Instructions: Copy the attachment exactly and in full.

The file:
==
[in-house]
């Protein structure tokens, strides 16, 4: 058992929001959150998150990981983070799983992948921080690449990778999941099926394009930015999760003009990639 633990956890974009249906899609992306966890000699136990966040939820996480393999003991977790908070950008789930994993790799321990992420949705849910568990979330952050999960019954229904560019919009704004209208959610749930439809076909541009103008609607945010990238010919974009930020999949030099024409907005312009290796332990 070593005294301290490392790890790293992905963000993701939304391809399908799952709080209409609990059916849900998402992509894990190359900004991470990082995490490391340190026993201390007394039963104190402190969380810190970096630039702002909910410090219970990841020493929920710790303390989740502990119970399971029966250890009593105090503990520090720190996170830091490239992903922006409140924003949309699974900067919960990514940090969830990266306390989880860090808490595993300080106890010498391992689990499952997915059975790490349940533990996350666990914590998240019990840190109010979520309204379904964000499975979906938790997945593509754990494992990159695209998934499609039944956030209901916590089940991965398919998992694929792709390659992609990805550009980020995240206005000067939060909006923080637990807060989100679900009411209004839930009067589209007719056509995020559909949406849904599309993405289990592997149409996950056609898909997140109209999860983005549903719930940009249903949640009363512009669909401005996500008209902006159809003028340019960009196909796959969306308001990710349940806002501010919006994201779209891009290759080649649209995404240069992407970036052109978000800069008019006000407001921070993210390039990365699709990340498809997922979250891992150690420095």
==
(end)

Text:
[in-house]
């Protein structure tokens, strides 16, 4: 058992929001959150998150990981983070799983992948921080690449990778999941099926394009930015999760003009990639 633990956890974009249906899609992306966890000699136990966040939820996480393999003991977790908070950008789930994993790799321990992420949705849910568990979330952050999960019954229904560019919009704004209208959610749930439809076909541009103008609607945010990238010919974009930020999949030099024409907005312009290796332990 070593005294301290490392790890790293992905963000993701939304391809399908799952709080209409609990059916849900998402992509894990190359900004991470990082995490490391340190026993201390007394039963104190402190969380810190970096630039702002909910410090219970990841020493929920710790303390989740502990119970399971029966250890009593105090503990520090720190996170830091490239992903922006409140924003949309699974900067919960990514940090969830990266306390989880860090808490595993300080106890010498391992689990499952997915059975790490349940533990996350666990914590998240019990840190109010979520309204379904964000499975979906938790997945593509754990494992990159695209998934499609039944956030209901916590089940991965398919998992694929792709390659992609990805550009980020995240206005000067939060909006923080637990807060989100679900009411209004839930009067589209007719056509995020559909949406849904599309993405289990592997149409996950056609898909997140109209999860983005549903719930940009249903949640009363512009669909401005996500008209902006159809003028340019960009196909796959969306308001990710349940806002501010919006994201779209891009290759080649649209995404240069992407970036052109978000800069008019006000407001921070993210390039990365699709990340498809997922979250891992150690420095």